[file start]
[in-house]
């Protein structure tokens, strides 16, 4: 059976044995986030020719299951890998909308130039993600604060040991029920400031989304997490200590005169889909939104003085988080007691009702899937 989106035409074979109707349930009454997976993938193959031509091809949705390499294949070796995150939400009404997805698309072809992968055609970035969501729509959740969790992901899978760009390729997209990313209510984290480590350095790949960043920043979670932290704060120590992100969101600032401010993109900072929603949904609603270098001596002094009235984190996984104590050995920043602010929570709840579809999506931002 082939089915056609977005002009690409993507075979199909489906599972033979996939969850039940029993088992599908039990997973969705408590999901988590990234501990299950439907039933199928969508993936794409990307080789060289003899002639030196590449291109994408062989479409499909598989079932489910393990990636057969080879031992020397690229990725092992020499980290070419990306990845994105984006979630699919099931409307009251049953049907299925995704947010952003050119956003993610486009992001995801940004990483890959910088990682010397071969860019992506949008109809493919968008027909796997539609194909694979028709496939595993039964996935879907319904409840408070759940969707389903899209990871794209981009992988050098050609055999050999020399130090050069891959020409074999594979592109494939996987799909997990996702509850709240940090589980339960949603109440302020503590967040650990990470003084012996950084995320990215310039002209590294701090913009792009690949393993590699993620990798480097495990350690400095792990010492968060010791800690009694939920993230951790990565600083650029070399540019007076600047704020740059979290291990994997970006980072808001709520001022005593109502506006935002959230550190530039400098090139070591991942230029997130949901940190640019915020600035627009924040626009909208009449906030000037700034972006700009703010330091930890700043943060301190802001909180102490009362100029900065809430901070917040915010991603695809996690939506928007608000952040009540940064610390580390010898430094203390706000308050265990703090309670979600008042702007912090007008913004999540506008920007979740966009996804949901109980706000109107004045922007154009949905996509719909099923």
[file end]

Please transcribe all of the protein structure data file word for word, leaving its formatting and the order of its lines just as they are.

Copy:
[in-house]
């Protein structure tokens, strides 16, 4: 059976044995986030020719299951890998909308130039993600604060040991029920400031989304997490200590005169889909939104003085988080007691009702899937 989106035409074979109707349930009454997976993938193959031509091809949705390499294949070796995150939400009404997805698309072809992968055609970035969501729509959740969790992901899978760009390729997209990313209510984290480590350095790949960043920043979670932290704060120590992100969101600032401010993109900072929603949904609603270098001596002094009235984190996984104590050995920043602010929570709840579809999506931002 082939089915056609977005002009690409993507075979199909489906599972033979996939969850039940029993088992599908039990997973969705408590999901988590990234501990299950439907039933199928969508993936794409990307080789060289003899002639030196590449291109994408062989479409499909598989079932489910393990990636057969080879031992020397690229990725092992020499980290070419990306990845994105984006979630699919099931409307009251049953049907299925995704947010952003050119956003993610486009992001995801940004990483890959910088990682010397071969860019992506949008109809493919968008027909796997539609194909694979028709496939595993039964996935879907319904409840408070759940969707389903899209990871794209981009992988050098050609055999050999020399130090050069891959020409074999594979592109494939996987799909997990996702509850709240940090589980339960949603109440302020503590967040650990990470003084012996950084995320990215310039002209590294701090913009792009690949393993590699993620990798480097495990350690400095792990010492968060010791800690009694939920993230951790990565600083650029070399540019007076600047704020740059979290291990994997970006980072808001709520001022005593109502506006935002959230550190530039400098090139070591991942230029997130949901940190640019915020600035627009924040626009909208009449906030000037700034972006700009703010330091930890700043943060301190802001909180102490009362100029900065809430901070917040915010991603695809996690939506928007608000952040009540940064610390580390010898430094203390706000308050265990703090309670979600008042702007912090007008913004999540506008920007979740966009996804949901109980706000109107004045922007154009949905996509719909099923």